Apple Changes App Acceptance Policy, Ditches ‘DUI Checkpoint’ Apps

Apple has changed the wording in their App Store Review Guidelines so they can deny access to DUI Checkpoint apps which allow drunk drivers to learn where police are currently stationed, thus avoiding those areas while drunk driving.

The tech firm agreed to the changes after four Democratic U.S. senators sent a letter to Apple in early 2011 asking them to remove apps that provide, “a database of DUI [driving under the influence] checkpoints updated in real-time”.

Under Section 22.8 of the companies review guidelines:

Apps which contain DUI checkpoints that are not published by law enforcement agencies, or encourage and enable drunk driving, will be rejected.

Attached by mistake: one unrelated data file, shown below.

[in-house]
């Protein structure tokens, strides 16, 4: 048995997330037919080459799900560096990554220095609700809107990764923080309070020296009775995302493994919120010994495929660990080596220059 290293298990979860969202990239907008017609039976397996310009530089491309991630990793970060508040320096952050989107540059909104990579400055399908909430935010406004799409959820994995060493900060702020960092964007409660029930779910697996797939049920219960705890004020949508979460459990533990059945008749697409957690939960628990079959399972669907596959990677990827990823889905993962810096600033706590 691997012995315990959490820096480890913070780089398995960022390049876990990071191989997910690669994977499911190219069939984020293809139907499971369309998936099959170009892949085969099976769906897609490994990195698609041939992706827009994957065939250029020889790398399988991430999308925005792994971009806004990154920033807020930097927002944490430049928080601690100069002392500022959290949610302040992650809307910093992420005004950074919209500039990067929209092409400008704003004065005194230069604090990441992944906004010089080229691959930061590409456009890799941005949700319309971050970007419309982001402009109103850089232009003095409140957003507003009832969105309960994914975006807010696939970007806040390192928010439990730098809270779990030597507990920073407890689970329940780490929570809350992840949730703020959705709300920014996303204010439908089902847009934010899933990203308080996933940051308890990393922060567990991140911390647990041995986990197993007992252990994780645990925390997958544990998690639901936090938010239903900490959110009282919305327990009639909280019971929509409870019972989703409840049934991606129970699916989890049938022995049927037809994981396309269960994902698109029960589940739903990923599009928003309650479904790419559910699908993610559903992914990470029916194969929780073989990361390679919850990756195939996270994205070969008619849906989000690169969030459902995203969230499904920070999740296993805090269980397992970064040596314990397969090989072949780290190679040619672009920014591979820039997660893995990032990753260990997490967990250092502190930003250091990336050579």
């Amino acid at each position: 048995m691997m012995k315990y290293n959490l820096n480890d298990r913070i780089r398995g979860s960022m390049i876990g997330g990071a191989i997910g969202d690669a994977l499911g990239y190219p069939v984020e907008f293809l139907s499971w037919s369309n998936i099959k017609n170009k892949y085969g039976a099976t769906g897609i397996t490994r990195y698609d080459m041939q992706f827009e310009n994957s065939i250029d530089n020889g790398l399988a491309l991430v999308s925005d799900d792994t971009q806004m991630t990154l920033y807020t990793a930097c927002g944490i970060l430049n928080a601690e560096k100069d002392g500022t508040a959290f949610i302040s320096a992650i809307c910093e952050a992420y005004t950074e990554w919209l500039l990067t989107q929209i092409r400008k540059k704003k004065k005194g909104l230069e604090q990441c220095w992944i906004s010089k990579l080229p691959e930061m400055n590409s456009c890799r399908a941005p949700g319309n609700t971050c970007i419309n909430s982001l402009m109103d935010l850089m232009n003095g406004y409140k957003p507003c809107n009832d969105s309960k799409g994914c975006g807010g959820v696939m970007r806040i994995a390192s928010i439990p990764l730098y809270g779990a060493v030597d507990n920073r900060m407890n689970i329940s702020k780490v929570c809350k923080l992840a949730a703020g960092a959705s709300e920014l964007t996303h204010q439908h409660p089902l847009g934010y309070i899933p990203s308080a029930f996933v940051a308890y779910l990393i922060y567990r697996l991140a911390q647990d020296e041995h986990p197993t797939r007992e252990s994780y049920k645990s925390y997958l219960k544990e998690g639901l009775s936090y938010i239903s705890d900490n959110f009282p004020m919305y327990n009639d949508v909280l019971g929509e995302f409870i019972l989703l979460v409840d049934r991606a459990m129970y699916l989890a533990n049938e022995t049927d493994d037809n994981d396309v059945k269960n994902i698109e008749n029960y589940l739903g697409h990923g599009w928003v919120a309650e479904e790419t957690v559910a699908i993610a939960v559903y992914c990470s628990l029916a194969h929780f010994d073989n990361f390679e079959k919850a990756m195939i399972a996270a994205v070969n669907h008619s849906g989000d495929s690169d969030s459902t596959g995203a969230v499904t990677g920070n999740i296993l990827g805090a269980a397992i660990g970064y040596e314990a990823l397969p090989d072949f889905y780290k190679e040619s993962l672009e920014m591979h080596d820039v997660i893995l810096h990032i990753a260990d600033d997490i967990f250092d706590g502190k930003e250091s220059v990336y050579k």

Some law enforcement agencies publish where DUI checkpoints will be located ahead of time, and these notices have been exempted from the ban.

It should be noted that the new wording does not target speed traps, red light notices, speed cameras, accident reports and other traffic conditions, many of which have also been targeted by lawmakers.

Now someone just needs to create a “Speed Trap” app that allows users to post where “speed traps” can be found. Perhaps Apple should think about revising their new app acceptance wording again.